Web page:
Still commuting to Denver as a firefighter, Josh Ciardullo and his family go rural after being drawn to the Wellington area.
By Libby James
North Forty News
The Ciardullo family—Josh, 36, Erica, 33, and their son, Henry, 10—open their eyes every morning to a long stretch of open fields, some green, some dryland tan, illuminated most mornings by a brilliant rising sun. Recent transplants from “suburban Boulder,” the family is reveling in the open spaces that surround them.
They have been living in a house they designed and built, perched on a gentle hillside overlooking 33 acres of land in Indian Creek Meadows north and east of Wellington, since the end of June. Already, there’s a flock of chickens out back happily squawking and hunting for tidbits around their mobile chicken coop. “The wheels make it convenient to move to a new patch of ground,” Josh explains.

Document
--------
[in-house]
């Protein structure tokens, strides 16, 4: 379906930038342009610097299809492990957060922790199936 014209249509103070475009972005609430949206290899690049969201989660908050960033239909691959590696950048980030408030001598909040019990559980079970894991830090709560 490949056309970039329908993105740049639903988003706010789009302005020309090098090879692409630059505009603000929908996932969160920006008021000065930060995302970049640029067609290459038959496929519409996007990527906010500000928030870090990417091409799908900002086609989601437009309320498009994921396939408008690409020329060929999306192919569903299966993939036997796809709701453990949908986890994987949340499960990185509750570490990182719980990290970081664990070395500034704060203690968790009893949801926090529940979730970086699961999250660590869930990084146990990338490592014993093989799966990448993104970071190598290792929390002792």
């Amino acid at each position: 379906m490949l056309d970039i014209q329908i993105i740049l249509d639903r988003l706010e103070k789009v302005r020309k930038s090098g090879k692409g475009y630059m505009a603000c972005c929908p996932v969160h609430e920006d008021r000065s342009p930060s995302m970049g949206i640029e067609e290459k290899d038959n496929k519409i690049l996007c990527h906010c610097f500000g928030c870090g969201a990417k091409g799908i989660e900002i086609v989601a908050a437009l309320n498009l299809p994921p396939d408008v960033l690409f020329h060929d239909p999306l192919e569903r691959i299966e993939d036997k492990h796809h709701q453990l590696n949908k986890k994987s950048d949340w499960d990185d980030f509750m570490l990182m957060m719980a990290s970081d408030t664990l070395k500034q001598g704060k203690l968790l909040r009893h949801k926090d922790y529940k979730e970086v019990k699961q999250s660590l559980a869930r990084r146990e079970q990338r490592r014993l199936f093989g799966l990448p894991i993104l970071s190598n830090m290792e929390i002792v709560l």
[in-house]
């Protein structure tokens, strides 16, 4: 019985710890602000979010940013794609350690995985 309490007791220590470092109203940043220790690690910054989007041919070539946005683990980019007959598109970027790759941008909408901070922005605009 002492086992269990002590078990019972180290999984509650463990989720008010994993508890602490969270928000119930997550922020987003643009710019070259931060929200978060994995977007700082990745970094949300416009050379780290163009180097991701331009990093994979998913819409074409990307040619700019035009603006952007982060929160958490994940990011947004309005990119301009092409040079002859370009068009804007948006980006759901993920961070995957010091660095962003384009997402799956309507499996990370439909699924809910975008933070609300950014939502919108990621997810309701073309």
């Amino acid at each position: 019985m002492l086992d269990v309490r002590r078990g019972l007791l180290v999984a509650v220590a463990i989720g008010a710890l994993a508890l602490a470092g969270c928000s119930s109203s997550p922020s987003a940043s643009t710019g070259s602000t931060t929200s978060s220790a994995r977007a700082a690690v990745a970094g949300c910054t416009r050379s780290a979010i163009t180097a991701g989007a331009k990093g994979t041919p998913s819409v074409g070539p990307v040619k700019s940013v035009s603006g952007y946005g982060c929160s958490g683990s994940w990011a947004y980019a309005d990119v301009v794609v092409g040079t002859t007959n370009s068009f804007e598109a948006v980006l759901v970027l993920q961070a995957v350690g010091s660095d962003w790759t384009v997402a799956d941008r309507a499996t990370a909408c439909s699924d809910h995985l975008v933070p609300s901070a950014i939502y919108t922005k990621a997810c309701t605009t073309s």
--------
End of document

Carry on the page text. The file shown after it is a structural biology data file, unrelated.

Caring for the chickens has become Henry’s task. Every morning he feeds and waters the chickens and makes sure they are safe before he heads off to meet the bus that takes him to Eyestone Elementary School, where he is a fifth grader. “Henry loves
animals, and he loves this place. There’s been an amazing change in him since we’ve lived here,” his dad says.
Every school day, Erica heads south to Lesher Middle School in Fort Collins, where she teaches history. Five times a month, Josh commutes to Denver for a 48-hour shift as a firefighter. The rest of the time, he’s well on his way to becoming a self-sufficient farmer, irrigation engineer, cattle rancher and all-around fix-it person. He admits that if he didn’t have a job that…
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